People living with disabilities have accused the government of failing to provide them with critical services and pretending to care about them when they need their votes.
This emerged during a Freedom Day event hosted by Phambile Bangani VIP, an organisation for disabled people, at the Khayelitsha Training Centre, on Thursday April 27.
The organisation accused the government of dragging its feet when dealing with issues relating to their rights. They said it was still an uphill battle for many disabled people to be employed by big companies and described the Dial-A-Ride transport system, which is provided by the government for disabled people, as a nightmare.
Chairperson Mthuthuzeli Dywili told Vukani that there were still many issues that needed to be addressed to change people’s negative perceptions of disabled people.
Mr Dywili said they had decided to use the day to highlight some of their main challenges. And while government had implemented some strategies and planned to address some of their problems, he said, it was not enough.
He said disabled people continued to be victimised by their relatives and community members, emphasising that they wanted to be employed instead of depending on disability grants because they were also capable of doing some of the work that able bodied people did.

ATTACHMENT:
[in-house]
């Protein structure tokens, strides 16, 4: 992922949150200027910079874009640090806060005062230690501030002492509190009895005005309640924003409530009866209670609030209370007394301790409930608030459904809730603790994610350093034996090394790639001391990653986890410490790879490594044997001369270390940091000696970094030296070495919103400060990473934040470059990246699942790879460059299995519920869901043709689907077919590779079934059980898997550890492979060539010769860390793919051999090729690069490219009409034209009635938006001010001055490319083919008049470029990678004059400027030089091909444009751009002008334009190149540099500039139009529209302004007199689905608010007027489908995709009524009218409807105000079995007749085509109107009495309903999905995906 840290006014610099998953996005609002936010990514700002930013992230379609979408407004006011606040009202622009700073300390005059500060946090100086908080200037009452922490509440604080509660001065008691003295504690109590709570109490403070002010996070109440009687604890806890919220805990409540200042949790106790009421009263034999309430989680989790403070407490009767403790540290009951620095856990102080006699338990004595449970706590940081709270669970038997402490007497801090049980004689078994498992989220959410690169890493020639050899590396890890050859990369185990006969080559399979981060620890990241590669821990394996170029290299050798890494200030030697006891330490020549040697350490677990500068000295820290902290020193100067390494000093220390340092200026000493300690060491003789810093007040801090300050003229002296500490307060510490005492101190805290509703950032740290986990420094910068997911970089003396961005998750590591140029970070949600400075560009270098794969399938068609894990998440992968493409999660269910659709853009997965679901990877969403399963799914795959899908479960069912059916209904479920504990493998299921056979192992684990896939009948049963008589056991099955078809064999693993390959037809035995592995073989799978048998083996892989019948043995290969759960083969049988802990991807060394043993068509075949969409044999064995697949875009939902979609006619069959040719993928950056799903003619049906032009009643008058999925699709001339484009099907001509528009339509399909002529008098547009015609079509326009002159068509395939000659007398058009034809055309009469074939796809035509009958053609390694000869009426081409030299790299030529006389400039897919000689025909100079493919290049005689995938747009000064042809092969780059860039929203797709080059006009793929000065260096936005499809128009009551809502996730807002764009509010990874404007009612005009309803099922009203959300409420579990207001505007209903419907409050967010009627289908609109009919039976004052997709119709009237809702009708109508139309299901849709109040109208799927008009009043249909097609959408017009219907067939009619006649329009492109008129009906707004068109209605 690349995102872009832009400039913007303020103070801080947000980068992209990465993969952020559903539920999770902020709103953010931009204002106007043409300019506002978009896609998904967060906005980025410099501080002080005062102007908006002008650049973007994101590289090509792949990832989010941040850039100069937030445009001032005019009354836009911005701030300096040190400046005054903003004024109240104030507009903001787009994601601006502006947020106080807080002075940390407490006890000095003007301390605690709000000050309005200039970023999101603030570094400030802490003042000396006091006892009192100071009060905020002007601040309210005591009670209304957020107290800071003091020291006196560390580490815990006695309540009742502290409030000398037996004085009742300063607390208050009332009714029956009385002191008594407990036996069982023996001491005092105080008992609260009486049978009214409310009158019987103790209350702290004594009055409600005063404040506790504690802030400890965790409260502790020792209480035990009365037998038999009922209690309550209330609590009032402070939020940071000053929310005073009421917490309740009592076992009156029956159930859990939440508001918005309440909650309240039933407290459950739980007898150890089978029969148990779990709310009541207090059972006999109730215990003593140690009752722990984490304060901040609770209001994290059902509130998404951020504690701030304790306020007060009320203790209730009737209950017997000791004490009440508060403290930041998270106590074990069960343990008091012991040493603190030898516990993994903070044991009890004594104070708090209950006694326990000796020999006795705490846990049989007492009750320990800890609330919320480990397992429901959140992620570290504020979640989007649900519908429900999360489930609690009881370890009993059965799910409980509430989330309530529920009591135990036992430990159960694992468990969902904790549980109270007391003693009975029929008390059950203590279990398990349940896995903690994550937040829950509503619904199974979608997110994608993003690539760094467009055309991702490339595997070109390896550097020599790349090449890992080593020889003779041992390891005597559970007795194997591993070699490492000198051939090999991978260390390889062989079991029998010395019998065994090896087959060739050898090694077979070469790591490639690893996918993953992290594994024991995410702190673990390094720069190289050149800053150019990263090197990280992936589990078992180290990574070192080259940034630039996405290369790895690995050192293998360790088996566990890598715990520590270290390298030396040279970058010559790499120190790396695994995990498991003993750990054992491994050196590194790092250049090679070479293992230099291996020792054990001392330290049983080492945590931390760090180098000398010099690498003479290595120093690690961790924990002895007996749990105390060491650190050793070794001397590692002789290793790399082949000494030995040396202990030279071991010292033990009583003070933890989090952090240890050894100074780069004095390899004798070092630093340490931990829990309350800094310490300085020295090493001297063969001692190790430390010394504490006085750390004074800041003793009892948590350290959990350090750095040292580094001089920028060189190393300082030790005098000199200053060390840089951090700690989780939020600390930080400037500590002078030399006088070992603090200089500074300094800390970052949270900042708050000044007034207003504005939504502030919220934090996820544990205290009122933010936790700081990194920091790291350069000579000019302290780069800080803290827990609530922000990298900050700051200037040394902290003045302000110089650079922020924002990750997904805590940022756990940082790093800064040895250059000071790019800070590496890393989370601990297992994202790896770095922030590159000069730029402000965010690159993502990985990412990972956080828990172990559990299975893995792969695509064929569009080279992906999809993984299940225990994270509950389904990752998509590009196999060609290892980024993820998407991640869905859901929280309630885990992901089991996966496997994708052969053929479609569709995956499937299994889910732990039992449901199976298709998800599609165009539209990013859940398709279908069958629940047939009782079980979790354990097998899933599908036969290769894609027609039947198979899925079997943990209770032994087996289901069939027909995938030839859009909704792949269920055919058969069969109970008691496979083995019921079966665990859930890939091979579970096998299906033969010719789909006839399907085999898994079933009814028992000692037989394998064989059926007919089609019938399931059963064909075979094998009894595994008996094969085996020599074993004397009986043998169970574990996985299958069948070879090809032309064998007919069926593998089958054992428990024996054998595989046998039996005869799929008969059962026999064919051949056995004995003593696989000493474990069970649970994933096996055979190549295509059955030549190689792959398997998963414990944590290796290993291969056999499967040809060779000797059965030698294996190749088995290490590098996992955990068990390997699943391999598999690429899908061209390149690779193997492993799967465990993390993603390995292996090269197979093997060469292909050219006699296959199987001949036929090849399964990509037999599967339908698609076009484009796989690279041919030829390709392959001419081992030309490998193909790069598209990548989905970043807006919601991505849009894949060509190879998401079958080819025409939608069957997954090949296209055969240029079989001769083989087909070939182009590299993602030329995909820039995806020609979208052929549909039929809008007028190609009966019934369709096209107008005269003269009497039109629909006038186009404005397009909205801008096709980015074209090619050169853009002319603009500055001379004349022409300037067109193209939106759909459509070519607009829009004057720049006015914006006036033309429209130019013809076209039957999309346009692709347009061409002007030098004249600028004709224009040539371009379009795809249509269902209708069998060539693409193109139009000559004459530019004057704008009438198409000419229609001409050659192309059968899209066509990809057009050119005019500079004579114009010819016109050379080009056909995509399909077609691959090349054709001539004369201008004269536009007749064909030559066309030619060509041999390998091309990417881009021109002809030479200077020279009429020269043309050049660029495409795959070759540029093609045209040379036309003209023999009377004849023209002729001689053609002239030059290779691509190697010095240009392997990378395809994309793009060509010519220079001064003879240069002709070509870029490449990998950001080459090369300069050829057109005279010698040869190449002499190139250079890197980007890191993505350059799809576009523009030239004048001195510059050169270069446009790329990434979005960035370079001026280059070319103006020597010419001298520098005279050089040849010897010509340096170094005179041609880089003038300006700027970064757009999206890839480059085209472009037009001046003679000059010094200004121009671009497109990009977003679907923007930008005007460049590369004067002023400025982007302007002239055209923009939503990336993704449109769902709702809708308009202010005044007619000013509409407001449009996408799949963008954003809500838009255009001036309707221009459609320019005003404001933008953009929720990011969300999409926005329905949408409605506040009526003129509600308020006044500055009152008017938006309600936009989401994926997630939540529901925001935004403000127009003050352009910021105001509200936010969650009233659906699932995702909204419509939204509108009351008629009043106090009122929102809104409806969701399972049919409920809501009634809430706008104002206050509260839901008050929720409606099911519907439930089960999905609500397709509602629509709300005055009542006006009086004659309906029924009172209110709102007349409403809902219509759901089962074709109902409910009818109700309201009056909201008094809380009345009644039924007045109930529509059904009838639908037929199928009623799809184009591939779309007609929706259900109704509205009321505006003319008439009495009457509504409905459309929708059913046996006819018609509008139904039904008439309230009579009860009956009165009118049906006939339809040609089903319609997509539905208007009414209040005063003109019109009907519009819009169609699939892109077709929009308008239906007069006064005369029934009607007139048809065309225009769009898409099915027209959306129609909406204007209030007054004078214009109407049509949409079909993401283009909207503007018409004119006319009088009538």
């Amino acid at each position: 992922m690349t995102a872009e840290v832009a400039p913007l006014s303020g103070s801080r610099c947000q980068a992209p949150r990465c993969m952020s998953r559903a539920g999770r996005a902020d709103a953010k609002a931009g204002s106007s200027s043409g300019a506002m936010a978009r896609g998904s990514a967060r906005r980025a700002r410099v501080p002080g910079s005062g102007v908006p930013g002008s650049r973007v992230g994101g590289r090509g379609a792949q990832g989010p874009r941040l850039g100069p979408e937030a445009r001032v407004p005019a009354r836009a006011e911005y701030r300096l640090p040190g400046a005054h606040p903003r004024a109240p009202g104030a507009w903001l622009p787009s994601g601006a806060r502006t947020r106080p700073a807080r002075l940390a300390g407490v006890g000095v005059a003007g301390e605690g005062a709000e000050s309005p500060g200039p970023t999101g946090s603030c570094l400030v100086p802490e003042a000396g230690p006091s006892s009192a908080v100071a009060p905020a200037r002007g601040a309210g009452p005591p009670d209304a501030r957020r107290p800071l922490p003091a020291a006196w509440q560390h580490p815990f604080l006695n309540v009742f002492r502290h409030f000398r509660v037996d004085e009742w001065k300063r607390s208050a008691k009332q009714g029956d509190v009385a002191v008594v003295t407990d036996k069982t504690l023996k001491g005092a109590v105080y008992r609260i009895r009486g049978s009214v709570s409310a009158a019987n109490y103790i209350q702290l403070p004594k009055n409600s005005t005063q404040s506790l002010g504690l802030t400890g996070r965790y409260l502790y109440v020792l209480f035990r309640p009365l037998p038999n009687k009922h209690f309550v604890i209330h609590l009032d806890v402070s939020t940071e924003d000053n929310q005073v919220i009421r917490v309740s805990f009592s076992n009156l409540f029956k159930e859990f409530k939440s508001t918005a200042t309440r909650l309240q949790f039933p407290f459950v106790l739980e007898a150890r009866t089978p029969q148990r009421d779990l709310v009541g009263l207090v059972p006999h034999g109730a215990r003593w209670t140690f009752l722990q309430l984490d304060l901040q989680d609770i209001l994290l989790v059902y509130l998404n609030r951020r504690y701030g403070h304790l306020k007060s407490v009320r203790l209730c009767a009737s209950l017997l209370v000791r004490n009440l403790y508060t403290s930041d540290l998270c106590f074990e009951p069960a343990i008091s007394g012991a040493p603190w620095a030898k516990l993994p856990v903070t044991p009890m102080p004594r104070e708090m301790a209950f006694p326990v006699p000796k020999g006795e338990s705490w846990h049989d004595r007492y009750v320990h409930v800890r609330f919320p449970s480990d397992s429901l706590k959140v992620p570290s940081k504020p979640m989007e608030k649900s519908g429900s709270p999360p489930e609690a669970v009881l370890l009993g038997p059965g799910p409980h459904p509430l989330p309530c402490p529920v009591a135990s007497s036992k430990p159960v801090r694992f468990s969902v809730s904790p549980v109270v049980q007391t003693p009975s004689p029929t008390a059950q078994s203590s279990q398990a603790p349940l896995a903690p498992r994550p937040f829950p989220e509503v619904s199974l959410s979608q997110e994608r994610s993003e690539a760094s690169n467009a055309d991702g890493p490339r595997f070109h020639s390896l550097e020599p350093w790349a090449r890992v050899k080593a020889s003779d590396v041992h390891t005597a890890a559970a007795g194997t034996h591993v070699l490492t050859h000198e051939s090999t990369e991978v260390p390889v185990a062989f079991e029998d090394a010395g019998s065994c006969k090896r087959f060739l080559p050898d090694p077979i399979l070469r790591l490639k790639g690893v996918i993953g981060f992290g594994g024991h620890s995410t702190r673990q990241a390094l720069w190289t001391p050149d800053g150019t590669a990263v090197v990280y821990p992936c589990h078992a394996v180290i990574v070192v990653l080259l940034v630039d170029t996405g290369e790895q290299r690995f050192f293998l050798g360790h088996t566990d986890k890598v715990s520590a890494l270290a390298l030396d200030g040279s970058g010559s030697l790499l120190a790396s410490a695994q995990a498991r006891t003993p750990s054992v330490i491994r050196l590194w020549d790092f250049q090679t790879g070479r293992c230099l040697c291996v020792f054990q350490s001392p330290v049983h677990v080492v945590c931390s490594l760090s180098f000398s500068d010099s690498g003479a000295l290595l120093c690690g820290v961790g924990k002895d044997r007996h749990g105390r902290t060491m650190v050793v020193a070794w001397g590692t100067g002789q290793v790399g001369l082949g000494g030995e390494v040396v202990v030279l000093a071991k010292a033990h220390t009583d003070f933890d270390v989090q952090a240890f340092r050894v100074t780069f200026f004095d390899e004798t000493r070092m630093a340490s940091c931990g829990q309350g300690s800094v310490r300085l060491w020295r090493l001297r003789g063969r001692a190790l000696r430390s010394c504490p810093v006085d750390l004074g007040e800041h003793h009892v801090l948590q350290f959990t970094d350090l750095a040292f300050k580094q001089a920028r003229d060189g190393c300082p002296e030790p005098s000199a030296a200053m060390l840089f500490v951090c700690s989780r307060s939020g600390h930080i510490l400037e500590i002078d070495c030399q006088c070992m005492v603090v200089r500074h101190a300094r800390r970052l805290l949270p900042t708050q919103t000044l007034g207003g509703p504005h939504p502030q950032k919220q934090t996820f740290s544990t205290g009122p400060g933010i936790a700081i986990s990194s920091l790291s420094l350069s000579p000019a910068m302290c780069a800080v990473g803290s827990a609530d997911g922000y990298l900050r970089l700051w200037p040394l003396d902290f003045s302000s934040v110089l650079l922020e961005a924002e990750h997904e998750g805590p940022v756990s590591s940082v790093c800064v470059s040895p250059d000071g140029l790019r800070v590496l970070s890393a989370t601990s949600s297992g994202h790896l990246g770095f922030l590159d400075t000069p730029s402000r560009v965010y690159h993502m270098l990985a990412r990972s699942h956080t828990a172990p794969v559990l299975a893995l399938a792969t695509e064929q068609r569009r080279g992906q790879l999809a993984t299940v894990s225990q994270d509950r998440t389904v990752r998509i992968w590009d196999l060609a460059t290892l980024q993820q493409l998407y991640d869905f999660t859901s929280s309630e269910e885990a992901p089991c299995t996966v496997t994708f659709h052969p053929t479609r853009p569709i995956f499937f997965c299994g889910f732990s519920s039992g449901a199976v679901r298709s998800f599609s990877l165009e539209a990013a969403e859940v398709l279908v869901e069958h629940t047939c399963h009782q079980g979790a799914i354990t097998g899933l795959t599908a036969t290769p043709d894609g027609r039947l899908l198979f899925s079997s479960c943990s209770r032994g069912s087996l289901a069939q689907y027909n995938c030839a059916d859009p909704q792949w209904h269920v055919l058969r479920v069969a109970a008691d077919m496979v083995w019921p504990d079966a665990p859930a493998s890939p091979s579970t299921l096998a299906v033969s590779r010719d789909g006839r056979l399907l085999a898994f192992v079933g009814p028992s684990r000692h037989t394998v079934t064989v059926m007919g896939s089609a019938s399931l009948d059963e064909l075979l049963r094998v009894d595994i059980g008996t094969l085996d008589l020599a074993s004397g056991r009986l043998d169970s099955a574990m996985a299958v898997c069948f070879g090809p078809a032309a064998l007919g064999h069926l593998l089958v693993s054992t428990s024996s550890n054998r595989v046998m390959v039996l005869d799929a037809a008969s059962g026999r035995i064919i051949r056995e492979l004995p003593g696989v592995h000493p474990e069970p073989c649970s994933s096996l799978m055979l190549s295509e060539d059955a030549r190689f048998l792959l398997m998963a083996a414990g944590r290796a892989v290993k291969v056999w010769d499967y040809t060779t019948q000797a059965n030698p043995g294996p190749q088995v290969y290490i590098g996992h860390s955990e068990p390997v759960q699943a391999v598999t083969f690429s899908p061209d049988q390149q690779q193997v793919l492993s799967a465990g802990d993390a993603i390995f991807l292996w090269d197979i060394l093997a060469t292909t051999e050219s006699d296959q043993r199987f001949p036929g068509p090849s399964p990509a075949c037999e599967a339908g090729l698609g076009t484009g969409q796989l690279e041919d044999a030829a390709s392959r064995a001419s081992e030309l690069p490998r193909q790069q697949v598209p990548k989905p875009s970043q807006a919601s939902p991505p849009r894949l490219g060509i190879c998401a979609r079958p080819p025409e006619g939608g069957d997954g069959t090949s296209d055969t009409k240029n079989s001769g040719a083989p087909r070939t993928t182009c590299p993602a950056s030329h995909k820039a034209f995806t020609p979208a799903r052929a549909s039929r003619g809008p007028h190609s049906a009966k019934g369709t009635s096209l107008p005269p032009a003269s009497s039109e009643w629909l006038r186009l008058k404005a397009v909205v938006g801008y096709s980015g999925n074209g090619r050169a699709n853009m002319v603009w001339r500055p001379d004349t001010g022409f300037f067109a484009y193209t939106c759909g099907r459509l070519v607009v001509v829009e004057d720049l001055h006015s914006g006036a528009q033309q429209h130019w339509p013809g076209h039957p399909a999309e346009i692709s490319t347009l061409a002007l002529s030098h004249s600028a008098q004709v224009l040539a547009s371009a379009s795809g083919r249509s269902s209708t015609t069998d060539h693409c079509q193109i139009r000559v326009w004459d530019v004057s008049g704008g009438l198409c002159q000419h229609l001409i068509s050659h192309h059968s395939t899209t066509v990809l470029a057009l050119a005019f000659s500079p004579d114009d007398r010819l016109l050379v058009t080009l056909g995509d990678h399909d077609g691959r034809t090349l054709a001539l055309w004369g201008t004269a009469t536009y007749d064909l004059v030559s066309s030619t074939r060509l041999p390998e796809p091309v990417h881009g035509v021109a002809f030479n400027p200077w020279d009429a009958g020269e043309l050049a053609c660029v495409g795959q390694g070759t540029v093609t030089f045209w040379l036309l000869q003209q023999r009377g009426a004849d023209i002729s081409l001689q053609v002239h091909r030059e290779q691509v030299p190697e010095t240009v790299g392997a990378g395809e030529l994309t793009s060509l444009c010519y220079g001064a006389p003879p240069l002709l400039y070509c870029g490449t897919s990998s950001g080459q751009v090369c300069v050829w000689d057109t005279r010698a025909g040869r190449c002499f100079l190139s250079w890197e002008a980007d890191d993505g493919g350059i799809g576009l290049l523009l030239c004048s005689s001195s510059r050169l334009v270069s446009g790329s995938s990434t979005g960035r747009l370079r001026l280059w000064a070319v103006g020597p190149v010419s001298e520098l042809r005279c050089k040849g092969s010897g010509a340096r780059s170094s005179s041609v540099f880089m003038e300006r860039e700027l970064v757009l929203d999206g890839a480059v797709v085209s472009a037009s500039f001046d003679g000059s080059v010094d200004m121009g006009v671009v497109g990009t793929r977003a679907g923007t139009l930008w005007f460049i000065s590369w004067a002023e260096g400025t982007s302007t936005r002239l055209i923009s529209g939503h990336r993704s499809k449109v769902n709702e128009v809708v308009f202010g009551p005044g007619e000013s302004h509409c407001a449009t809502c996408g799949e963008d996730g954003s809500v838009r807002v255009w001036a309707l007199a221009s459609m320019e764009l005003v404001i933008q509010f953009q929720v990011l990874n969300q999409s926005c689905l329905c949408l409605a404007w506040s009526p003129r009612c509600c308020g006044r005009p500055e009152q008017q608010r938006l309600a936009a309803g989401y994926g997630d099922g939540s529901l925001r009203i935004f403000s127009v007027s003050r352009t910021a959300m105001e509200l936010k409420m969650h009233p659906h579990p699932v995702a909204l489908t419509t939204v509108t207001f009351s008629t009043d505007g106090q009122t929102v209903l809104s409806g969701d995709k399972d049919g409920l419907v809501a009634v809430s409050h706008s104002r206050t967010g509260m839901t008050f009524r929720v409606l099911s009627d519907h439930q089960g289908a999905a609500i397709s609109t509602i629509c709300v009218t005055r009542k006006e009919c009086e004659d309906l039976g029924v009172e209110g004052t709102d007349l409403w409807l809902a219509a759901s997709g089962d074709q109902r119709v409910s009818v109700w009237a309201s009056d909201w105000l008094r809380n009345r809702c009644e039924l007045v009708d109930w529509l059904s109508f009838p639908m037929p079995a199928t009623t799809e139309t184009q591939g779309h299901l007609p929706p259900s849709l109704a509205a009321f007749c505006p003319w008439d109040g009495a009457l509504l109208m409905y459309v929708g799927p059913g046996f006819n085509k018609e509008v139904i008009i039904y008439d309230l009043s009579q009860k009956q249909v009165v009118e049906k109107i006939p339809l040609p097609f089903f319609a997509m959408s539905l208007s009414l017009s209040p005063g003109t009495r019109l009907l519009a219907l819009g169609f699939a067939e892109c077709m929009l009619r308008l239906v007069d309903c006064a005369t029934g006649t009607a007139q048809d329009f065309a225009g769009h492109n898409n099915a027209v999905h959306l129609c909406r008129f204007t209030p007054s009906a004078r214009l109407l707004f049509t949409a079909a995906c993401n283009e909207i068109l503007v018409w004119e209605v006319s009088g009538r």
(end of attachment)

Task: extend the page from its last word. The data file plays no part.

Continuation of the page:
He said many buildings were not disabled friendly.
“We have never seen President Jacob Zuma attending any of the national events organised by organisations that advocate for disabled people.
“They only come to us during the elections to tell us about special votes. We are capable of doing any job that able-bodied people can do. We should not be seen as useless people,” he said.
Mr Dywili said they had started the organisation in 2009 after they realised that disabled people in Khayelitsha had no organisation advocating for their rights.
Asked about what Freedom Day meant to him, he said the day should be used to tackle issues such as the huge inequality between the haves and have-nots and improve the quality of education in township schools.
“We are just free to share toilets and malls with white people,” he concluded.
Member of the organisation, Thandi Ntsika, said despite the adversities they were still subjected to, there had been some positive changes. For example, she said, parents were no longer ashamed of their disabled children and gone were days that disabled children were forced not to attend school because they were different from other kids.
She said, however, that a lot still needed to be done.